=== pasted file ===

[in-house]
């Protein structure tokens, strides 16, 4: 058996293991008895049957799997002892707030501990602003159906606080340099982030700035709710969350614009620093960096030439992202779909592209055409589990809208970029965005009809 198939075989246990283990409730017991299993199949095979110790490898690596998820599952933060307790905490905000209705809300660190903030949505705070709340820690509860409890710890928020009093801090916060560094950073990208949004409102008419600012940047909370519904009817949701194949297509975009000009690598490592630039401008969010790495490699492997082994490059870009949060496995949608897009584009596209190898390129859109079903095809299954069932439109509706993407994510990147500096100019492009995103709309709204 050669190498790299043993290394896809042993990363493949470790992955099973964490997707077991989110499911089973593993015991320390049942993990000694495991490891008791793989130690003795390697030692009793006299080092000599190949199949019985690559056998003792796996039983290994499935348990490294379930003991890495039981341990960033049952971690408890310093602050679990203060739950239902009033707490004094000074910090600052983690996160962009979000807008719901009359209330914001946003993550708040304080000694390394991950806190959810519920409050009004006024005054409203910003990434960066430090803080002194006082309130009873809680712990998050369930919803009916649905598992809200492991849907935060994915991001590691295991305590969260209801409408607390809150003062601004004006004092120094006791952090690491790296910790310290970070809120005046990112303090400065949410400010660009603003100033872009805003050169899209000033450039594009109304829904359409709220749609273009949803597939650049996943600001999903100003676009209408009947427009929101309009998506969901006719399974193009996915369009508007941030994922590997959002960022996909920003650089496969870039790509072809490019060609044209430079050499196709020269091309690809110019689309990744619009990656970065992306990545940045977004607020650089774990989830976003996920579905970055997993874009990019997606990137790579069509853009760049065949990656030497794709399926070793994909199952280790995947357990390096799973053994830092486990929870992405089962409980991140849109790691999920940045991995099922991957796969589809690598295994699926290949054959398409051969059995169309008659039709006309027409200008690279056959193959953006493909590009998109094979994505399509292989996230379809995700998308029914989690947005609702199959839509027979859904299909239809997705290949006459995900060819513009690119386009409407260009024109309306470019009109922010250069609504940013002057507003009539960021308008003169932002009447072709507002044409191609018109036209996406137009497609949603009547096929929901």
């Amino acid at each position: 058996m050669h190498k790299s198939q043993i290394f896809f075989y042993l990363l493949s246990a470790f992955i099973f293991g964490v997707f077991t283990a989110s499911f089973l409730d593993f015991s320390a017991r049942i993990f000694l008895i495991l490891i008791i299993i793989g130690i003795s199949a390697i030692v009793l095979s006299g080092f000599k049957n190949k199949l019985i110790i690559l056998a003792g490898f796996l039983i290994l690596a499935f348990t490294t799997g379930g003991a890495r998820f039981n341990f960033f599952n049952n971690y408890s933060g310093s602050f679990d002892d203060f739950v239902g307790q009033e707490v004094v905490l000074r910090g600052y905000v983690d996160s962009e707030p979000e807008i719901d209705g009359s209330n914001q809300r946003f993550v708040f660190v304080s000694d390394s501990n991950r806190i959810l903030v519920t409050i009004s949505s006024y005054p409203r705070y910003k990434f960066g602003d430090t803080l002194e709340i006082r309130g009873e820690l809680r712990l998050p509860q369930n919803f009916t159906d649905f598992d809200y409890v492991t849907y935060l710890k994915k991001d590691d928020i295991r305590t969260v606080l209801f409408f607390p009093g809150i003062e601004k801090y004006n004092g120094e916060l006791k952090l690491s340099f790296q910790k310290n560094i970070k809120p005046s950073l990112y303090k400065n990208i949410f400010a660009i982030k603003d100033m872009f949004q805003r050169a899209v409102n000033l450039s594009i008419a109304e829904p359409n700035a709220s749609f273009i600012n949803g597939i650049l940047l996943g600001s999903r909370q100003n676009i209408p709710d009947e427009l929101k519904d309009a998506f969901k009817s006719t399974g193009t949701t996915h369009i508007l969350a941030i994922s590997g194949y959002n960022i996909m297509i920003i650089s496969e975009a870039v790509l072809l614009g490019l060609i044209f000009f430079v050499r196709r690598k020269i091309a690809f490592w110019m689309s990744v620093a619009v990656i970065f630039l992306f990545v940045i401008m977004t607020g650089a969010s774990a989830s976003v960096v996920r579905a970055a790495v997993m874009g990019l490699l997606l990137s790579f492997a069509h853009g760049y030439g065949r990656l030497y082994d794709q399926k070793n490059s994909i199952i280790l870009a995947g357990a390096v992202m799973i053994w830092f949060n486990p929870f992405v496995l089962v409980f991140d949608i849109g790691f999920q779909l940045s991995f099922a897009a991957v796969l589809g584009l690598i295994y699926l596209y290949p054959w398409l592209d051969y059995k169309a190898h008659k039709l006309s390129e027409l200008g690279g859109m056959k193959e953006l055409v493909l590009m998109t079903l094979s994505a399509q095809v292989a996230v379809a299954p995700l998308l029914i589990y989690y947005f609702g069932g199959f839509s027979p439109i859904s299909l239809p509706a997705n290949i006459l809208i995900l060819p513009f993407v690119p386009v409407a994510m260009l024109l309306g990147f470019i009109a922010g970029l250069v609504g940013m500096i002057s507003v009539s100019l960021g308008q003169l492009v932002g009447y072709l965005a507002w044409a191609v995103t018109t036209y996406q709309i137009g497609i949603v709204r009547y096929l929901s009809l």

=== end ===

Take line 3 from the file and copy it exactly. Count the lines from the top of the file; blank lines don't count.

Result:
């Amino acid at each position: 058996m050669h190498k790299s198939q043993i290394f896809f075989y042993l990363l493949s246990a470790f992955i099973f293991g964490v997707f077991t283990a989110s499911f089973l409730d593993f015991s320390a017991r049942i993990f000694l008895i495991l490891i008791i299993i793989g130690i003795s199949a390697i030692v009793l095979s006299g080092f000599k049957n190949k199949l019985i110790i690559l056998a003792g490898f796996l039983i290994l690596a499935f348990t490294t799997g379930g003991a890495r998820f039981n341990f960033f599952n049952n971690y408890s933060g310093s602050f679990d002892d203060f739950v239902g307790q009033e707490v004094v905490l000074r910090g600052y905000v983690d996160s962009e707030p979000e807008i719901d209705g009359s209330n914001q809300r946003f993550v708040f660190v304080s000694d390394s501990n991950r806190i959810l903030v519920t409050i009004s949505s006024y005054p409203r705070y910003k990434f960066g602003d430090t803080l002194e709340i006082r309130g009873e820690l809680r712990l998050p509860q369930n919803f009916t159906d649905f598992d809200y409890v492991t849907y935060l710890k994915k991001d590691d928020i295991r305590t969260v606080l209801f409408f607390p009093g809150i003062e601004k801090y004006n004092g120094e916060l006791k952090l690491s340099f790296q910790k310290n560094i970070k809120p005046s950073l990112y303090k400065n990208i949410f400010a660009i982030k603003d100033m872009f949004q805003r050169a899209v409102n000033l450039s594009i008419a109304e829904p359409n700035a709220s749609f273009i600012n949803g597939i650049l940047l996943g600001s999903r909370q100003n676009i209408p709710d009947e427009l929101k519904d309009a998506f969901k009817s006719t399974g193009t949701t996915h369009i508007l969350a941030i994922s590997g194949y959002n960022i996909m297509i920003i650089s496969e975009a870039v790509l072809l614009g490019l060609i044209f000009f430079v050499r196709r690598k020269i091309a690809f490592w110019m689309s990744v620093a619009v990656i970065f630039l992306f990545v940045i401008m977004t607020g650089a969010s774990a989830s976003v960096v996920r579905a970055a790495v997993m874009g990019l490699l997606l990137s790579f492997a069509h853009g760049y030439g065949r990656l030497y082994d794709q399926k070793n490059s994909i199952i280790l870009a995947g357990a390096v992202m799973i053994w830092f949060n486990p929870f992405v496995l089962v409980f991140d949608i849109g790691f999920q779909l940045s991995f099922a897009a991957v796969l589809g584009l690598i295994y699926l596209y290949p054959w398409l592209d051969y059995k169309a190898h008659k039709l006309s390129e027409l200008g690279g859109m056959k193959e953006l055409v493909l590009m998109t079903l094979s994505a399509q095809v292989a996230v379809a299954p995700l998308l029914i589990y989690y947005f609702g069932g199959f839509s027979p439109i859904s299909l239809p509706a997705n290949i006459l809208i995900l060819p513009f993407v690119p386009v409407a994510m260009l024109l309306g990147f470019i009109a922010g970029l250069v609504g940013m500096i002057s507003v009539s100019l960021g308008q003169l492009v932002g009447y072709l965005a507002w044409a191609v995103t018109t036209y996406q709309i137009g497609i949603v709204r009547y096929l929901s009809l």